The WAM Guidelines set out unified methodologies for the calculation of WAM as the average amount of time that will elapse from the date of issuance of a security to the date of distribution to the relevant investor of amounts sufficient to fully repay principal in respect of that security, weighted by the principal amortisation on each date for payment of interest. The WAM Guidelines emphasise that calculating WAM combines two elements, namely: (i) aggregated contractual payments of borrowers of loans in the securitised portfolio with calculation based on conditional cash flow assumptions around prepayment, delinquency, default and recovery (Asset Performance Assumptions); and (ii) contractual payments payable by the securitisation special purpose entity (SSPE) on each tranche of ABS in accordance with its respective priority of payment.

Guidelines for determining WAM

The main areas covered by the WAM Guidelines are:

The meaning of contractual payments due under the relevant tranche of ABS;

  • Data and information requirements for application of the WAM approach and adaptations of the principles if certain items of data are missing;

  • Differentiated methodologies for determining the contractual payments of the securitised exposures due under a particular tranche in both traditional and synthetic securitisations; and

  • Implementation and use of the WAM model, including acceptable Asset Performance Assumptions.

In particular, the WAM Guidelines recognise the different source of cash flows generated within traditional and synthetic securitisations when calculating the WAM of a tranche. Specifically in the case of traditional securitisation, that the contractual payments due in respect of a tranche should be understood as the combination of (i) the contractual payments of the underlying exposures payable to the SSPE and (ii) the contractual payments payable by the SSPE to the tranche holders. In order to calculate these payments, the WAM Guidelines specify how institutions should rely on the asset model introduced by the CRR Regs to calculate the contractual payments due by the borrowers of the underlying exposures, and which inputs should be considered in the CRR Regs’ liability model to calculate the contractual payments payable by the SSPE to the holders of each tranche of ABS.

In the case of synthetic securitisations, the WAM Guidelines state that the contractual payments due under the tranche should be understood as the sum of (i) the contractual payments of the premia payable by the originator to the protection provider and (ii) the contractual payments receivable by the originator from the borrowers of the underlying exposures that are allocated to the reduction of the outstanding amount of the tranche, provided that the transaction documentation is clear enough to allow such allocation. Following this interpretation, the WAM Guidelines contain provisions to determine the relative speed of redemption of tranches with and without credit protection. When calculating the rate of amortisation of protected tranches, institutions should account for receipts of premia as well as the allocation of the payments from borrowers to repayment of the tranche, while for unprotected tranches they should include only the latter.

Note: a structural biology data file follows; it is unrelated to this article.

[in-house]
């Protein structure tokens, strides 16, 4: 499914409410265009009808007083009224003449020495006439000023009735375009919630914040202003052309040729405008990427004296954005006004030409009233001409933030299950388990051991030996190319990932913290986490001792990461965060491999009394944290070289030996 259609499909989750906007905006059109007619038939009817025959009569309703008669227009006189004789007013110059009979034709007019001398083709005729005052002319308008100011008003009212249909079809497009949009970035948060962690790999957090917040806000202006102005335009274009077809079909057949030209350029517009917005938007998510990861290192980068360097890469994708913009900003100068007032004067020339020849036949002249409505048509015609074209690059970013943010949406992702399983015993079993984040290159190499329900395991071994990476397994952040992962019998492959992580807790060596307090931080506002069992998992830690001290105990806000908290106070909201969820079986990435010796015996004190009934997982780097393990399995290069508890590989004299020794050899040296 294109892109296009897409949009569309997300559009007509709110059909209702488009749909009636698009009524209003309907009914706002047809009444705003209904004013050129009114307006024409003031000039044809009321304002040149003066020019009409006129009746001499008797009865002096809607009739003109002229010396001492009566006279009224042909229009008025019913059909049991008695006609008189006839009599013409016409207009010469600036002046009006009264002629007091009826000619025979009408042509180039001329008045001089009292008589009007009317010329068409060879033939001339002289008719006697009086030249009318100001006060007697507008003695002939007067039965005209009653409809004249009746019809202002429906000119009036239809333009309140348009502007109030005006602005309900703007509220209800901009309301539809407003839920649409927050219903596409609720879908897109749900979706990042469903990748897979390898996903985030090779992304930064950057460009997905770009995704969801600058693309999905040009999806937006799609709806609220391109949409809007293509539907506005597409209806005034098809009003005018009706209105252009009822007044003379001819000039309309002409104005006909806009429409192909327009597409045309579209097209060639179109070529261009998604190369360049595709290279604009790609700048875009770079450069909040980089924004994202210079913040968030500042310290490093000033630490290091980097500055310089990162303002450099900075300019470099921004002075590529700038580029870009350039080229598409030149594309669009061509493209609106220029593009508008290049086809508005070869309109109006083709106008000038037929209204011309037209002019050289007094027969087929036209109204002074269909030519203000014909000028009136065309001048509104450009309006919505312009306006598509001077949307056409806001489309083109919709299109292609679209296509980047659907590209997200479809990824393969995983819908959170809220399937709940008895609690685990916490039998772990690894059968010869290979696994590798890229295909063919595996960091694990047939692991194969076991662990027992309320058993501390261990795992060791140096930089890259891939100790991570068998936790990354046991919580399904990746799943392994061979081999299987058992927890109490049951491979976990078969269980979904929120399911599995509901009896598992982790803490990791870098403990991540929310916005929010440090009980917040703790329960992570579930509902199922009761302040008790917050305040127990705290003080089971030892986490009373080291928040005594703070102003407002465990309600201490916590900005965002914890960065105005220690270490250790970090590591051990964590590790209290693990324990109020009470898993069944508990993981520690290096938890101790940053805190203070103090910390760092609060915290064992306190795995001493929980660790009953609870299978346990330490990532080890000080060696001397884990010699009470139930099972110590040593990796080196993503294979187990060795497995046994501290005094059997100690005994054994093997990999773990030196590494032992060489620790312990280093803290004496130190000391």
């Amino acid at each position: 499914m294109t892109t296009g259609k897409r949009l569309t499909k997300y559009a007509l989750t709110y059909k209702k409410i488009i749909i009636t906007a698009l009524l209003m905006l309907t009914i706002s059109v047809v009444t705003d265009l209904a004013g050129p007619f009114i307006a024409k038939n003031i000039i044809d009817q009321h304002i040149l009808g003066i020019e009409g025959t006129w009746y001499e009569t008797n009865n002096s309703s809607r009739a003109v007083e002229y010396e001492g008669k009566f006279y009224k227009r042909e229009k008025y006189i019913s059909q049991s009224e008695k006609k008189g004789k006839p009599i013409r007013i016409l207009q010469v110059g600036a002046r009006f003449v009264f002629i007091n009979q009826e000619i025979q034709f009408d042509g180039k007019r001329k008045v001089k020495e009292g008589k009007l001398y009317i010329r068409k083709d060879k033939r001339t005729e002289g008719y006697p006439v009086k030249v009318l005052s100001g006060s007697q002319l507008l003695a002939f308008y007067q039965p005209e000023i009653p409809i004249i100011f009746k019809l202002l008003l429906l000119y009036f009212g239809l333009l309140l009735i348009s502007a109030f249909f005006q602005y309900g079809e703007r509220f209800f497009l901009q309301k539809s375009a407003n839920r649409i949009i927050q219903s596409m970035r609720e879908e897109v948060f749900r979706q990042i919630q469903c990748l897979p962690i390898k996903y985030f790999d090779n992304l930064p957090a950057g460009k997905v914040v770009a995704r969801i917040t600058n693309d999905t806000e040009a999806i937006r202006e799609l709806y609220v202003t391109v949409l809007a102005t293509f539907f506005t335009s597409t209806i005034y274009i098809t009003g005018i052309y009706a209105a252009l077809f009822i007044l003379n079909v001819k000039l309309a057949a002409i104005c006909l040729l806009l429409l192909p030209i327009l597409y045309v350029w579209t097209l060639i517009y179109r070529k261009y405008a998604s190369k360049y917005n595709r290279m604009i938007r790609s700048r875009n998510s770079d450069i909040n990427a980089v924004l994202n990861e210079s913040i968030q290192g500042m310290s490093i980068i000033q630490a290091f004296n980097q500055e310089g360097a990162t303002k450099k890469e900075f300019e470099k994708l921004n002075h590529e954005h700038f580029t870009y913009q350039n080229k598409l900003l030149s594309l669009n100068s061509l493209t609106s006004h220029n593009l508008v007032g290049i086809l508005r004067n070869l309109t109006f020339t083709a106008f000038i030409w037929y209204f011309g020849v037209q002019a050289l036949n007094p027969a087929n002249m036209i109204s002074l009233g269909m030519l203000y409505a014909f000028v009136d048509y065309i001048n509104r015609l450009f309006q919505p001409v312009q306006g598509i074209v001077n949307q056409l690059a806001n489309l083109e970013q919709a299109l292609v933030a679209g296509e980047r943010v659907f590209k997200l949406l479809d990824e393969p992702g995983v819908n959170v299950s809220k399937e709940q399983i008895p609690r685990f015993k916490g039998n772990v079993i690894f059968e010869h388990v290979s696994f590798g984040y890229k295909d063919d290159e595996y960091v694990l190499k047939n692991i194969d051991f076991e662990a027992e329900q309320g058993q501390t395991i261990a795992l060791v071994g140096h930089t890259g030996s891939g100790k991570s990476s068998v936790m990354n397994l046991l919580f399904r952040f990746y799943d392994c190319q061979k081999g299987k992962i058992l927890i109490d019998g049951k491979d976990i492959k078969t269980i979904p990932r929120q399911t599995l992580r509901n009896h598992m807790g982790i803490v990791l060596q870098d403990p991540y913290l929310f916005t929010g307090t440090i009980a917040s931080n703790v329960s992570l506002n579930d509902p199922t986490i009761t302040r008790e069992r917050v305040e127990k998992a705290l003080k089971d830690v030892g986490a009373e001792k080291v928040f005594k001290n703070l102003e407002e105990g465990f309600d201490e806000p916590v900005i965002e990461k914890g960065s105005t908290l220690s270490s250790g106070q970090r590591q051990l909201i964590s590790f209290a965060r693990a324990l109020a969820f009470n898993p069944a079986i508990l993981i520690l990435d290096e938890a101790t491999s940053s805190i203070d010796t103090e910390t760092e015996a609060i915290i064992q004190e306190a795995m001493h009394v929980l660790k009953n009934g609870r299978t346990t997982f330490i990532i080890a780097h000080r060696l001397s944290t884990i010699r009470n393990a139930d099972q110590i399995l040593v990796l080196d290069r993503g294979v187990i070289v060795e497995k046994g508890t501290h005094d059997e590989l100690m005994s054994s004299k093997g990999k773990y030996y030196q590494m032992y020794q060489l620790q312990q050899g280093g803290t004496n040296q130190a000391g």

The WAM Guidelines also differentiate between synthetic and traditional securitisations when it comes to the Asset Performance Assumption of prepayment. Under strict conditions set out in Paragraph 32 of the WAM Guidelines, prepayments can be taken into account to reduce the WAM of relevant tranches of traditional securitisations. Conversely, given typically more tailored credit protection terms, prepayments may not be taken into account to determine WAM for synthetic securitisations.

Asset Performance Assumptions in relation to delinquencies and defaults receive more categorical treatment. Paragraph 33 of the WAM Guidelines provides that institutions should assume zero future defaults and delinquencies at the time of the WAM calculation. Paragraphs 40 and 41 deal with recovery rate assumptions in respect of defaults as they arise, depending upon whether the institution is entitled to employ the own-LGD (loss given default) methodology under Part Three, Title II, Chapter 3 of the CRR where 1 minus own-LGD applies. Otherwise, with sufficient historical loss data, recovery rates of 1 minus 5 year average historical loss rates may be assumed, or the highest historical loss level if data is not available for all of the last five years. If even that data isn’t available, recovery rates are assumed to be 50% for senior non-retail ABS and 0% for non-senior non-retail ABS.

Similar rules in Paragraph 41 apply to recovery periods, again depending upon whether the institution is entitled to use the own-LGD approach. Notably, where insufficient historical data is available, recovery is assumed not to occur before legal final maturity.

With regard to optional features in favour of the SSPE or originator to call (redeem) the transaction early, these may not be taken into account for the purposes of calculating WAM under Paragraph 56. However, so-called ‘clean-up calls’ are excepted under Paragraph 57, where the SSPE has the right to redeem all outstanding securities of a tranche at par if 10% or less of its original principal amount remains outstanding. The position of institutions holding classes of security carrying the right to require the SSPE to put the entire portfolio back to the originator or a designated transferee – an increasingly common feature of European RMBS transactions, is however unclear.


The WAM Guidelines apply from 1 September 2020. Under Regulation (EU) No 1093/2010 establishing the EBA, national competent authorities must notify the EBA of compliance, or the regulator will otherwise be assumed to be non-compliant. We nevertheless expect further questions from regulated institutions about their detailed application and related disclosure in ABS offering documents.

Dillon Eustace
June 2020

DISCLAIMER: This document is for information purposes only and does not purport to represent legal advice. If you have any queries or would like further information relating to any of the above matters, please refer to the contacts above or your usual contact in Dillon Eustace.